Clients should access an HDFS mount using Fuse for Production use, but the NFS proxy gets you initially deployed faster. Here’s how.
Posted in Fuse, HDFS, NFS
Shark utilizes in-memory SQL queries for complex analytics, and is Apache Hive compatible. The name “Shark” is supposed to be short hand for “Hive on Spark”. This seems to be a competitor to Cloudera Impala or the Hortonworks implementation of Hive.
Apache Spark utilizes APIs (Python, Scala, Java) for in-memory processing with very fast reads and writes, claiming to be 100x faster than disk-based MapReduce. Spark is the engine behind Shark. Spark can be considered as an alternative to MapReduce, not an alternative to Hadoop.
Scala is an interesting language being used by companies such as Twitter as both higher performance and easier to write than Java. Some companies that had originally developed using Rails or C++ are migrating to Scala rather than to Java.
Posted in C++, cloudera, Hive, HortonWorks, Impala, Java, MapReduce, performance, Python, Rails, Scala, Shark, Spark, SQL, Twitter
Tagged apache.org, berkeley.edu, databricks.com, gigaom.com, scala-lang.org
There’s limited potential for improvements in throughput of high performance transactional databases. Financial institutions are looking to Hadoop to supplement their application stack, but need to accept these cultural differences.
- Data quality is not 100%. Must use algorithms to refine on an ongoing basis during the transaction. Otherwise look for use cases where close is close enough. For example, Spotify uses Hadoop (HortonWorks) to select song recommendations. You probably wouldn’t use Big Data results to make decisions on which stocks to trade, at what second, at what price to trade them.
- Batch will never be real time. Some users are able to get algorithms to complete in hours rather than days, but even if the hours can be reduced to some number of minutes, the evolution of Hadoop does not seem to be approaching real time.
Sqoop is a tool for efficient and large loads/extracts between RDMS and Hadoop.
This ecosystem has enough made up words that it’s important to get the commonplace industry standard words correct — “JDBC Driver” and “JDBC Connector”.
- Driver is a JDBC driver.
- Connector could be generic or vendor specific
- Sqoop’s Generic JDBC connector is always available as part of the standard distribution.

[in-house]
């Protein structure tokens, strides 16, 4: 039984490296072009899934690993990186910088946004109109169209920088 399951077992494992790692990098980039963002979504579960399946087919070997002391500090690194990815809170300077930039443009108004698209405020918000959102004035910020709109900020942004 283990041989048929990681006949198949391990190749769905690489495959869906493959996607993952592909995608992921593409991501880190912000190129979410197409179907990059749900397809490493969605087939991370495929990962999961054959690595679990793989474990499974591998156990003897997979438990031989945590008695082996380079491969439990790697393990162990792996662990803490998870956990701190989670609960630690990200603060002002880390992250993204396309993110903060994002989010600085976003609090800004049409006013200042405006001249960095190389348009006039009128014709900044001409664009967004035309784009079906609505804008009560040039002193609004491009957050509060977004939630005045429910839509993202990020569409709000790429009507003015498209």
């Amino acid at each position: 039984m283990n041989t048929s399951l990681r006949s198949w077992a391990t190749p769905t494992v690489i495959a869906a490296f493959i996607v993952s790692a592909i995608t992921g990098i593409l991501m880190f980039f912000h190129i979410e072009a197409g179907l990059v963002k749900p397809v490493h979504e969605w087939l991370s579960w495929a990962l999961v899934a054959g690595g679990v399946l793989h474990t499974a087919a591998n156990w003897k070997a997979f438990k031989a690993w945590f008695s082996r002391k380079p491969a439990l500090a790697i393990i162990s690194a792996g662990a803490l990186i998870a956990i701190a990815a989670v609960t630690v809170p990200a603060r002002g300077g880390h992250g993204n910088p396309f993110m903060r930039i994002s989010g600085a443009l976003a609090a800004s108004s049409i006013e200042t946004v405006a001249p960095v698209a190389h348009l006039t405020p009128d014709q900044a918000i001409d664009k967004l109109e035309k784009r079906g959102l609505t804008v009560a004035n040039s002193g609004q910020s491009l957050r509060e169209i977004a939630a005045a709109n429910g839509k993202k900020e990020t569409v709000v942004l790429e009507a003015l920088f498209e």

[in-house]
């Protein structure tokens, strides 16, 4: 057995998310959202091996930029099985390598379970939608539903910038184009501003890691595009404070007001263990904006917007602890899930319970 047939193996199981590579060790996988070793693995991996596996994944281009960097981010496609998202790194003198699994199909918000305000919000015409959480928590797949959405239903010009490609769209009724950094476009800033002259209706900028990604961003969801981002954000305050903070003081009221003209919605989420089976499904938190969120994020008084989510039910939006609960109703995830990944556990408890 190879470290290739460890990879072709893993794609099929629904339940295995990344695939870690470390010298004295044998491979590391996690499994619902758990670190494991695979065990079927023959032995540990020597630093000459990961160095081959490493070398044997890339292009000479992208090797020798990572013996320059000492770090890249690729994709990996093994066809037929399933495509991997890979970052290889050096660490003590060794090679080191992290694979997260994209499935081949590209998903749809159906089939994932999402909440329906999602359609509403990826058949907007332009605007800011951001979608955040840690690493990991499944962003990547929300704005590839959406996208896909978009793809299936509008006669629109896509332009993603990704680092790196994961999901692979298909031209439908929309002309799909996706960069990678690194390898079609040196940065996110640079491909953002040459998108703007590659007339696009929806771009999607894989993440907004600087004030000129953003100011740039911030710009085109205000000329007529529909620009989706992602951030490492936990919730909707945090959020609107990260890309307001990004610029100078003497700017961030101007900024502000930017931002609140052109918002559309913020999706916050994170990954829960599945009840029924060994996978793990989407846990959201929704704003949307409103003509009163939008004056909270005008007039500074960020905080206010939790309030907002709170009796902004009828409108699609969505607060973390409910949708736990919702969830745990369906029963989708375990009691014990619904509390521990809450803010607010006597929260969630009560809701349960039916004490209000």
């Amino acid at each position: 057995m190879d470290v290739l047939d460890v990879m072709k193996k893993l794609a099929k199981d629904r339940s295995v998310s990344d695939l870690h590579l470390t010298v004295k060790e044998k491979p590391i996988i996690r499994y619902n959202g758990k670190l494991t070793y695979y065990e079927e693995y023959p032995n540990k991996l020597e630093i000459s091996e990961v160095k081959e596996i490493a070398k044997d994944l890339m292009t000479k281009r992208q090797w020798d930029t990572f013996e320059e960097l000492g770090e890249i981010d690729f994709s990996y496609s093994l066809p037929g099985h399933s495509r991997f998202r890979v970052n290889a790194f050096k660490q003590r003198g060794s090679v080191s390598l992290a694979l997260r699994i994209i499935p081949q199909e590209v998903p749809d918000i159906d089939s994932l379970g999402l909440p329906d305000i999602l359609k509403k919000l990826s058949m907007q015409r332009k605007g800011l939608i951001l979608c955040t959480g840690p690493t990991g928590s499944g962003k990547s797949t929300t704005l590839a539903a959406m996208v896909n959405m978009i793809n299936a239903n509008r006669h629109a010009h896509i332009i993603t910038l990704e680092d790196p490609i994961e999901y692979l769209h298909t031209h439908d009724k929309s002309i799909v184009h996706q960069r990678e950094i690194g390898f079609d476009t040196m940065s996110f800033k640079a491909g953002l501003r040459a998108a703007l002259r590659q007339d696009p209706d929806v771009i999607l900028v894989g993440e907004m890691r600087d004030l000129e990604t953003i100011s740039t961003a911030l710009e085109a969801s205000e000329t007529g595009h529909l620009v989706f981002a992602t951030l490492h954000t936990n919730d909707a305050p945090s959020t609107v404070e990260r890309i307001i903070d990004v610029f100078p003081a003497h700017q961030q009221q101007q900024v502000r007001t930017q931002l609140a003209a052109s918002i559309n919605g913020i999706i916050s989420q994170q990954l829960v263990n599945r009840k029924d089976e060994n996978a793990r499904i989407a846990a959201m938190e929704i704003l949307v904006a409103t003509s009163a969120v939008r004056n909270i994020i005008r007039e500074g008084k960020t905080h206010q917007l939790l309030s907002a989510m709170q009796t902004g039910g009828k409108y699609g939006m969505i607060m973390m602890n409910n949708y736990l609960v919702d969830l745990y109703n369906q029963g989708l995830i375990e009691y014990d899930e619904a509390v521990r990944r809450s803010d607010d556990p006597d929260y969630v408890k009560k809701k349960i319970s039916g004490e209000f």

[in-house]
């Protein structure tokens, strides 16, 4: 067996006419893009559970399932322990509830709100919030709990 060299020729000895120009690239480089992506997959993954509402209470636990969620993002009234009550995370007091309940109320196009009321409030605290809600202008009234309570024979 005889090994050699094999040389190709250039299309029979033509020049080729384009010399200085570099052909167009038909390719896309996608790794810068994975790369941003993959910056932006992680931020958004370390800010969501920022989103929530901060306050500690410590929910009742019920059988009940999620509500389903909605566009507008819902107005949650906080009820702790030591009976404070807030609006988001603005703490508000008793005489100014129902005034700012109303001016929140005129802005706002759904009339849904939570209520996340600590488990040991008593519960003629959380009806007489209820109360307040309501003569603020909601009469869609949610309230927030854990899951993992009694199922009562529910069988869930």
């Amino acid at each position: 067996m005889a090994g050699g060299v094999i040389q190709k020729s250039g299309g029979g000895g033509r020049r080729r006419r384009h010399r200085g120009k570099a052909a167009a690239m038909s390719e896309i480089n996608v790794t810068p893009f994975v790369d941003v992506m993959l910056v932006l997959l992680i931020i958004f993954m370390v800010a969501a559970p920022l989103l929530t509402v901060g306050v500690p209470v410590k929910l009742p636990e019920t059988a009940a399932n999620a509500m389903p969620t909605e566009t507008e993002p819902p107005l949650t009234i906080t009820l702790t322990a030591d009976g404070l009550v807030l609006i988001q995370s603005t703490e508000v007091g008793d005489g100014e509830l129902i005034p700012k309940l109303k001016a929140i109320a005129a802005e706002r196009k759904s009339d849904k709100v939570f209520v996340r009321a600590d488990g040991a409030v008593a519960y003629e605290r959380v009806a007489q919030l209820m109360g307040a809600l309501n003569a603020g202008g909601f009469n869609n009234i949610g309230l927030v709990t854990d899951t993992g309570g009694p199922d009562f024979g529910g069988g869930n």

- Also includes connectors for MySQL, PostgreSQL, Oracle, MS SQL, IBM DB2, and Neteza. However, the DB vendors (or someone else) might have customized/optimized connectors.
- If the programmer doesn’t select a connector, or if the data source is not known until runtime, Sqoop can try to figure out what the appropriate connector is. Sometimes this is easy, such as if the url to access the data is something like jdbc::myslq//…
Hadoop mindset glorifies having as much raw data as possible. Just build more nodes if necessary. However, there is currently a lack of good meta data tools. Where did the data come from? What’s the retention policy? Who has access to read it, delete it?
CTO of Sqrrl thinks this is a result of the Hadoop environment being designed for developers, not for business users.
Cloudera had appeared to be the defacto standard of Hadoop distributions, but Hortonworks has scored big in this deal. Spotify has a 690 node Cloudera cluster that it will be moving to a Hortonworks cluster (undisclosed size). Apparently it’s the new Hive implementation that makes Hortonworks so attractive.
When Spotify launched in 2008 it had a 30 node cluster hosted on Amazon’s AWS, then switched to an on-premises 60 node cluster that grew to 690 nodes. The cluster currently contains 4 petabytes of data which grows by 200 gigabytes per day.
Spotify has a 12 person Hadoop team and uses a Python (not Java) framework for batch processing.
GridGain has a 100% HDFS compatible RAM solution that it claims is 10x faster for IO and network intensive MapReduce processing. I understand the IO, but am not sure why it work help with network intensive operations. It can be used standalone or along with disk based HDFS as a cache. It is compatible with all Hadoop distributions as well as standard tools like HBase, Hive, etc.
This article from Cloudera offers up use cases (such as customer sentiment) and a tutorial for using Apache Flume for near-real-time indexing (as emails arrive on your mail server) or MapReduce (actually MapReduceIndexerTool) for batch indexing of email archives. The two methods can be combined if you decide to do real-time, but later decide to add another MIME header field into the index.
Cloudera Search is based on Apache Solr (which contains components like Apache Lucene, SolrCloud, Apache Tika, and Solr Cell).
The email (including the MIME header) is parsed (with the help of Cloudera Morphlines), then uses Flume to push the messages into HDFS, as Solr intercepts and indexes the contents of the email fields.
Searching and viewing the results can be done using the Solr GUI or Hue’s search application.
Posted in apache, cloudera, Flume, HDFS, Hue, MapReduce, Solr, Tika, tutorial, Use Case
Tagged cloudera.com, github.com, lucene.apache.org, tika.apache.org